Thank you for your support in uniting the voice of Minnesotans
for a healthy environment!
- Groups, scientists, legislators, & business leaders
blast DNR appeal of citizen victory-
A DNR decision to appeal a Cass County District Court
order requiring the agency to assess environmental impacts
of ATV, dirt-bike motorcycle, and four-wheel drive truck
trails and scramble areas in North Central Minnesota has
set off a storm of criticism across Minnesota. A diverse
collaborative of legislators, recreation, environmental
and conservation groups, business leaders and Minnesota
scientists are demanding that the DNR not only accept
but apply this ruling to its "Off-highway Vehicle
System Plans" statewide.
Minnesotans for Responsible Recreation, MRR, the group
leading the charge, has been documenting off-highway vehicle
(OHV) problems and working to implement effective management
of these machines. MRR Executive Director Jeff Brown,
says "There is a place for everything when everything
is in its place. Environmental assessment is an essential
first step in determining what place off-highway vehicles
might have in Minnesota's forests and parks, and on our
trails and waterways. While the DNR has agreed to complete
Environmental Assessment Worksheets on two ATV trails,
it refuses to accept the court's order to consider the
'total effect ... each project [has as] part of the overall
OHV system' and complete EAWs on its county, regional,
and statewide OHV plans."
Brown says "The DNR's continual desire to escape
environmental assessment of off-highway vehicle impacts
brings into doubt the agency's ability to effectively
manage these machines. Minnesotans deserve an explanation
as to why the DNR refuses to accept the court order to
complete comprehensive Environmental Assessment Worksheets
on its OHV system plans." MRR challenges the fact
that Minnesota stands alone among our neighbors in allowing
open OHV access to 95% of our state forest lands. This
open classification of Minnesota's state forests is an
essential component of DNR OHV plans and requires the
court ordered review.
Speaking on behalf of Minnesota's larger scientific community,
Dr. Thomas F. Waters, Professor Emeritus, University of
Minnesota, says "current DNR plans and projects have
the potential for significant environmental impacts on
Minnesota's streams, fisheries, and the larger environment.
These potential impacts require thorough assessment".
Dr. Waters is distinguished by his 40 year career studying
the ecology of streams and rivers and is renowned for
his many journal articles and books on this topic. Professor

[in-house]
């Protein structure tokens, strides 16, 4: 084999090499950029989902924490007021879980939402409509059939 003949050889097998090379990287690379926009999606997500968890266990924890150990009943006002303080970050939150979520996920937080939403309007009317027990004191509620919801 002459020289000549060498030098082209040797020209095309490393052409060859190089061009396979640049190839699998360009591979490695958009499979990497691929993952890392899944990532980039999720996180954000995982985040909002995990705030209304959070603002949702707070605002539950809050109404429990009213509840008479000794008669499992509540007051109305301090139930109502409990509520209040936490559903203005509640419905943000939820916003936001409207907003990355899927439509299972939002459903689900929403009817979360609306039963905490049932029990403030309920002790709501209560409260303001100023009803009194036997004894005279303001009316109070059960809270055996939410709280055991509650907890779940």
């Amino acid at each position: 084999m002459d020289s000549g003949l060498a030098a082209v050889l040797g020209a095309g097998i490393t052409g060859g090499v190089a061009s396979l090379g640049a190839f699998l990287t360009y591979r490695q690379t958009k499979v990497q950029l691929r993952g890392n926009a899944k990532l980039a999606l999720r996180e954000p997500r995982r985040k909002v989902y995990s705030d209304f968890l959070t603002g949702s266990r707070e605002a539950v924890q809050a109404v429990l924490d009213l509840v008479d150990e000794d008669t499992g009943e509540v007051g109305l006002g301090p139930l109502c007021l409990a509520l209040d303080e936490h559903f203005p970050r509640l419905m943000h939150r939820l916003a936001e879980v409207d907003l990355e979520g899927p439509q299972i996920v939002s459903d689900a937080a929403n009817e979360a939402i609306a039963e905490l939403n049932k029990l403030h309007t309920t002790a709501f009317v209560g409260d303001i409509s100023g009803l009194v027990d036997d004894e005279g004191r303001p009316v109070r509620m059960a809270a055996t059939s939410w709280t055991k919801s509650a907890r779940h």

and mentor to numerous current DNR staff in the agency's
Waters and Fisheries Divisions, Dr. Waters joins a chorus
of others calling on the DNR to complete Environmental
Assessment Worksheets on its off-highway vehicle plans
statewide to avoid environmental damage. Dr. Waters leads
MRR's science team.
Minnesota environmental and conservation groups echo
these concerns. Char Brooker, with the Izaak Walton League
says "in its decision to appeal the court order,
the DNR is promoting motorized recreation without first
protecting Minnesota's resources." Brooker notes
that the "vast majority of hunters are walking hunters
and do not use ATVs. These hunters see the need to assess
environmental impacts from off-highway vehicles throughout
our state forests". The Izaak Walton League's Dave
Zentner points out "there is abundant evidence of
severe environmental impacts from unrestricted use of
ATVs in our forests. Minnesota's public lands deserve
protection from recreational activity that denigrates
Ken Finch, Executive Director of Audubon-Minnesota, says
his group is "especially concerned about the impacts
ATVs, dirt-bike motorcycles, and four-wheel drive trucks
are having on Minnesota's forests and other habitats.
The fragmentation of forests and habitat disturbance from
motorized corridors has the potential to negatively impact
Minnesota's bird populations."
Business leaders are also concerned about the DNR's decision.
Steve Piragis, CEO of Piragis Northwoods Company and Outfitters
in Ely, says "the DNR appeal, if successful will
hurt my business which depends on quiet, safe, and healthy
trails and waterways sought by my customers." Piragis
says ATVs travel unrestricted in Northern Minnesota and
he is concerned that increasing encounters with these
machines will turn Minnesotans off to visiting the Northwoods.
Representative Alice Hausman, the legislature's leading
expert in motorized recreation problems speaks for a growing
number of concerned legislators, saying "the DNR
appeal is misguided and indicates that there are larger
problems in Minnesota's management of motorized recreation
on public land". Representative Hausman is calling
on senior DNR officials to withdraw their appeal and apply
the court's ruling to the DNR's statewide plans to develop
a network of scramble areas and trails for off-highway
vehicles. Representative Hausman says she is "deeply
concerned that public monies are wrongly being spent to
avoid environmental assessment of motorized recreation
impacts and to fight Minnesota's citizens who had to turn
to the courts to obtain it."
While the DNR has announced its appeal, it has yet to
file with the Minnesota Court of Appeals in which a three
judge panel would review the Cass County District Court
decision. MRR's attorney, Jim Peters says: "the
decision of Cass County District Court is consistent with
Minnesota law and with the review that the U.S. Forest
Service and other agencies routinely require on OHV planning.
The DNR could comply with the court order and substantially
complete the review process before any appeal is decided.
Our DNR's decision to continue to fight basic review of
the proposals is disappointing and demonstrates the DNR's
isolation from other agencies in the Midwest region and